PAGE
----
Boomtown Rats lead singer Bob Geldof has accused the G20 leaders of failing to act on climate change, and called for a global carbon tax to fight the "disaster".

During an address at the One Young World forum in Munich, Germany. the 69-year-old Dublin-born singer-songwriter claimed that humanity has almost reached "the end".

Speaking to a global audience of 1,300 young leaders from more than 190 countries, Geldof criticised representatives of the G20 group gathering in Naples, Italy, for failing to address the issue.

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He said: "Tomorrow, climate ministers will meet prior to the G20 where they will discuss once again what they already know they have to do.

"We need immediately a global carbon tax that is appropriate to the disaster.

"That means that we have to pay. But the finance ministers just can't do it.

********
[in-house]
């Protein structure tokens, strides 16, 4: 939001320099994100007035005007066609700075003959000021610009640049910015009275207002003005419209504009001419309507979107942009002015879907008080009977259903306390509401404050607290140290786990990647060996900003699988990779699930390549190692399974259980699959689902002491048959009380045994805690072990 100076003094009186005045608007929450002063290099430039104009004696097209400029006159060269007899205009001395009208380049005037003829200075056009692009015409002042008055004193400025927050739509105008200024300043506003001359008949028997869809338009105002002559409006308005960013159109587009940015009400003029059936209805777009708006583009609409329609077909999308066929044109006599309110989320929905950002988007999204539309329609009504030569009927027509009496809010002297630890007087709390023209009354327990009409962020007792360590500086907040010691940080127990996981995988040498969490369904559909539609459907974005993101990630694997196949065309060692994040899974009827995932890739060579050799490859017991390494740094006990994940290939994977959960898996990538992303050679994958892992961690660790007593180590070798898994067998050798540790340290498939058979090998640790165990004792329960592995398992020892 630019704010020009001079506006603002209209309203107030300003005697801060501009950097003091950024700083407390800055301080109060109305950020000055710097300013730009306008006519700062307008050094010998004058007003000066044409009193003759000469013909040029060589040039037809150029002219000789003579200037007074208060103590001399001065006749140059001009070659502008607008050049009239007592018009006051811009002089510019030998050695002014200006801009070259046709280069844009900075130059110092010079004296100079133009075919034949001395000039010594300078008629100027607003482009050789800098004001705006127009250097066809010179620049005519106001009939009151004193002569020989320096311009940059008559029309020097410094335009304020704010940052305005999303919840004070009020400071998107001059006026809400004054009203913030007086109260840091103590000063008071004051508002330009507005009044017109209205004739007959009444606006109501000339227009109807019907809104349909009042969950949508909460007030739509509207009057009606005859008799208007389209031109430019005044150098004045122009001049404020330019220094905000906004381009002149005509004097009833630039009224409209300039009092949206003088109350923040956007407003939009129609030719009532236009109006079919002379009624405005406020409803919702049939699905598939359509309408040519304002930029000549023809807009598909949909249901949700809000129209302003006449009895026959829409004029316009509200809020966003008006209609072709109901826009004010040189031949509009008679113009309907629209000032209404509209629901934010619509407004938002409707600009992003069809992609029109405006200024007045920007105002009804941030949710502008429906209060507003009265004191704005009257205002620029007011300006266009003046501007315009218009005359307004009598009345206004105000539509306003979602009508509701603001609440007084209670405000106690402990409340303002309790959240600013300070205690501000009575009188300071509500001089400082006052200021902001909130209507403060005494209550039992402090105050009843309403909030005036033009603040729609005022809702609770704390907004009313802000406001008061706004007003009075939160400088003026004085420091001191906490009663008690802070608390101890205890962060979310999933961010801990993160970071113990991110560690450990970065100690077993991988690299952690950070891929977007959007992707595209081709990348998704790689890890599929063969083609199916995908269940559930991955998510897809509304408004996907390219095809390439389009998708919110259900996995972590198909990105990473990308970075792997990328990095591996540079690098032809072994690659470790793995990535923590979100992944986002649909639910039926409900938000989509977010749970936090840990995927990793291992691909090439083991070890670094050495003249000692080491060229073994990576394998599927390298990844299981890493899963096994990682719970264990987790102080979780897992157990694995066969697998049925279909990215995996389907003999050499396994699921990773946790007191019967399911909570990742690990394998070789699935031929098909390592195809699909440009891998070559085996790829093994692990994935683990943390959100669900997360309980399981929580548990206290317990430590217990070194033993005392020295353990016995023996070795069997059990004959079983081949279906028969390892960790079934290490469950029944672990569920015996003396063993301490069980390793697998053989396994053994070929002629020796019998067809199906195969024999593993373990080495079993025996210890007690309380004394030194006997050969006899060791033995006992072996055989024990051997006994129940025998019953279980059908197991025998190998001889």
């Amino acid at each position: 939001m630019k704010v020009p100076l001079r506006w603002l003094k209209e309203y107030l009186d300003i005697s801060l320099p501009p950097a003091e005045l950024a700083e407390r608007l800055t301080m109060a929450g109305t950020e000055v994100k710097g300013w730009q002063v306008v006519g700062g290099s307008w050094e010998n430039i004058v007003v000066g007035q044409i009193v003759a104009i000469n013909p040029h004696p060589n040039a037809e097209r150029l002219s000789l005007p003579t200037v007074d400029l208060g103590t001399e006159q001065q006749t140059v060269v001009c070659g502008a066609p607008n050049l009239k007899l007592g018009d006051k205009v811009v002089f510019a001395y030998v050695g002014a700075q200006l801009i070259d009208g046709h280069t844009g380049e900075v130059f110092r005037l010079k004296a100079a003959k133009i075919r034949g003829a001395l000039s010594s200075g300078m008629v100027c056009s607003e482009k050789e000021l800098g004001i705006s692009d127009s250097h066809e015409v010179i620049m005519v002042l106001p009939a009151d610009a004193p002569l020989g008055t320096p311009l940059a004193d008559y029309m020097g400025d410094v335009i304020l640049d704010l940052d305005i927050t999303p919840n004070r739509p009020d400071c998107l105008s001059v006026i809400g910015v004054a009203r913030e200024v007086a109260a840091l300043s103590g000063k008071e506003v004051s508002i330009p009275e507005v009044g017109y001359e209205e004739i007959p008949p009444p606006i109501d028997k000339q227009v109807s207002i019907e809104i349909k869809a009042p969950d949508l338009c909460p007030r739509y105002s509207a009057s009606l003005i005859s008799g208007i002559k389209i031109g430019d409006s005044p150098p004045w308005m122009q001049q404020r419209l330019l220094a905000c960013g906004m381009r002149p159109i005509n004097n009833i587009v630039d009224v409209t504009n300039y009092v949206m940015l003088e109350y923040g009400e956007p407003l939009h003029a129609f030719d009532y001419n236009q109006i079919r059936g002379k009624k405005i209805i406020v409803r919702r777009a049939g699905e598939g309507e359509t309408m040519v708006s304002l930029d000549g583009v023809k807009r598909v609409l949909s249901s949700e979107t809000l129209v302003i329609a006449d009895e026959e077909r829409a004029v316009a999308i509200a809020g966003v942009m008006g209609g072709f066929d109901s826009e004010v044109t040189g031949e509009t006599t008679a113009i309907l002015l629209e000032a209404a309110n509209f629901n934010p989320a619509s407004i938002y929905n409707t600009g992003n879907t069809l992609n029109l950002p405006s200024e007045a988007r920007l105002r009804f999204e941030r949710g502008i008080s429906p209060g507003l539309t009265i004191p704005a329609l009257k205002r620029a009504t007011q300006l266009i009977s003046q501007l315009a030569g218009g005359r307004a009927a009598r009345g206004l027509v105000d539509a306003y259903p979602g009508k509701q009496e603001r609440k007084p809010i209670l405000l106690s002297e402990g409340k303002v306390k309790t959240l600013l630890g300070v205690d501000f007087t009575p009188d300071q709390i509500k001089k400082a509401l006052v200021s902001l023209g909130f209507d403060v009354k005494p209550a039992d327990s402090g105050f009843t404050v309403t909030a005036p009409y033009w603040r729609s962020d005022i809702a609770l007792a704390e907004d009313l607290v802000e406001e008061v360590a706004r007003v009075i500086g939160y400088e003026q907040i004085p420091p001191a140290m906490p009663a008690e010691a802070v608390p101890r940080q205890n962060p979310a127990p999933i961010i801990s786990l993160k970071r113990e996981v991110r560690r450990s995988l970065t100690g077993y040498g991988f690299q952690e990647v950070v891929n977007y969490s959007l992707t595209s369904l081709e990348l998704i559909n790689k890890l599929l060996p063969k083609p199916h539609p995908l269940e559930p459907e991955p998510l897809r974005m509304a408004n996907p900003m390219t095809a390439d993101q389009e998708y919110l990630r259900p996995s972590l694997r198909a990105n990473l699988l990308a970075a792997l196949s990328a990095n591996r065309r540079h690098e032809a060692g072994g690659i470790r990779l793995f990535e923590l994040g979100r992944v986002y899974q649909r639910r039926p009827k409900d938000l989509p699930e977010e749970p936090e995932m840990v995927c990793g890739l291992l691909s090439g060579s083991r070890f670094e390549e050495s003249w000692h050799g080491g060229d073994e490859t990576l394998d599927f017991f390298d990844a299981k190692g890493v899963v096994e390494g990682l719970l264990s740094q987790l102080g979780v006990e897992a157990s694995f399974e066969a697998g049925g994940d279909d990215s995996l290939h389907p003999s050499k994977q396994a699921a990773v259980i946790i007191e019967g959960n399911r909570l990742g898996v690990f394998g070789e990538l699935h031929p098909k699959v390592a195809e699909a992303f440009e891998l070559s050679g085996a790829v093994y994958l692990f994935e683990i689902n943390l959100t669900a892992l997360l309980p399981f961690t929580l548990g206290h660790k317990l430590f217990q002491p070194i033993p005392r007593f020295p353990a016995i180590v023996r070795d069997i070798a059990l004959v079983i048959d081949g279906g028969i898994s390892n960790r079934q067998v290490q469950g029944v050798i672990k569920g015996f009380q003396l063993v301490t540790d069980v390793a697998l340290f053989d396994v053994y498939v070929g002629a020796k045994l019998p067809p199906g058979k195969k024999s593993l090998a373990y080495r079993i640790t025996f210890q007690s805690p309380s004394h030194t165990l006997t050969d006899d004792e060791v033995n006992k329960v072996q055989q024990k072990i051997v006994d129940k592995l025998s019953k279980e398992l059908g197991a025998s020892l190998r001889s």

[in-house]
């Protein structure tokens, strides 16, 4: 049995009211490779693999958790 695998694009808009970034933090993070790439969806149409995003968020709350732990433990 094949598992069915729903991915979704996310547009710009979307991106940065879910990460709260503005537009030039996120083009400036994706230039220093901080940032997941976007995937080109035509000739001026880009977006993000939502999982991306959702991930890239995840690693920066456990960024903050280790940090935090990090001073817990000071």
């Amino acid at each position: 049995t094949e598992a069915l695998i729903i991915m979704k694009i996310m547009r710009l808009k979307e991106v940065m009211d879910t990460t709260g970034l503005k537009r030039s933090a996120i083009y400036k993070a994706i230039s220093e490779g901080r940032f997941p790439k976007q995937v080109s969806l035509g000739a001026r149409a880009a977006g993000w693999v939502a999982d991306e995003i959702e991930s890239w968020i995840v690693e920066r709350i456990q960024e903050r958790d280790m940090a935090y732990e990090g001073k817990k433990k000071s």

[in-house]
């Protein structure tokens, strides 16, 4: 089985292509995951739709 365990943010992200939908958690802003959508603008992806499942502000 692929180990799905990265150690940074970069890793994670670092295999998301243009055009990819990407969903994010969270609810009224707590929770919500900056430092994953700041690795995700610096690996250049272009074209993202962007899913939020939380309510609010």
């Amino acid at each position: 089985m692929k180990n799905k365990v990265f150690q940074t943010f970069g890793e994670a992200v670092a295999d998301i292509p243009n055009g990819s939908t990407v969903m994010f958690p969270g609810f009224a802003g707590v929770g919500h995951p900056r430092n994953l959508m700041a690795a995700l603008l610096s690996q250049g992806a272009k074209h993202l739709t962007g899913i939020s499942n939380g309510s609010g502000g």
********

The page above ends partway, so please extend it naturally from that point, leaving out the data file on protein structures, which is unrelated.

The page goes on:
"So, ladies and gentlemen, what is the price for all of humanity? What price? What price for all of biology? Tell me, what’s the price? It is everything we have. That is the price. And if we pay it, we live. If we don’t pay it, we die. They will not pay the price for humanity.

"The Chinese have come nowhere near meeting their agreements on Paris.

"Indeed, we still haven’t funded the annual round where we can afford to get to what the Paris Accords call for, no country.

"We haven’t put in place the mitigations required. They’ll say we’re almost there. Almost. I tell you where we’re almost. We see it on television every night – almost the end."

He also decried the lack of coronavirus vaccines reaching African countries: "The fact that Africa still is not receiving vaccines of any sort or measure, and if they do not then more millions die and this pandemic roars on.

"The agenda is for the recovery after the pandemic. When is after the pandemic? You tell me. So when after?

"And I’m thinking of the western United States tonight, burning. I’m thinking of the Caribbean and the eastern United States thrown up in the vortex of vicious hurricanes, worse than ever recorded.

"And I’m thinking of the people in Holland and Belgium, and in this country (Germany) who drowned in unexpected floods that we all have come to learn to expect – the unexpected."

Source: Press Association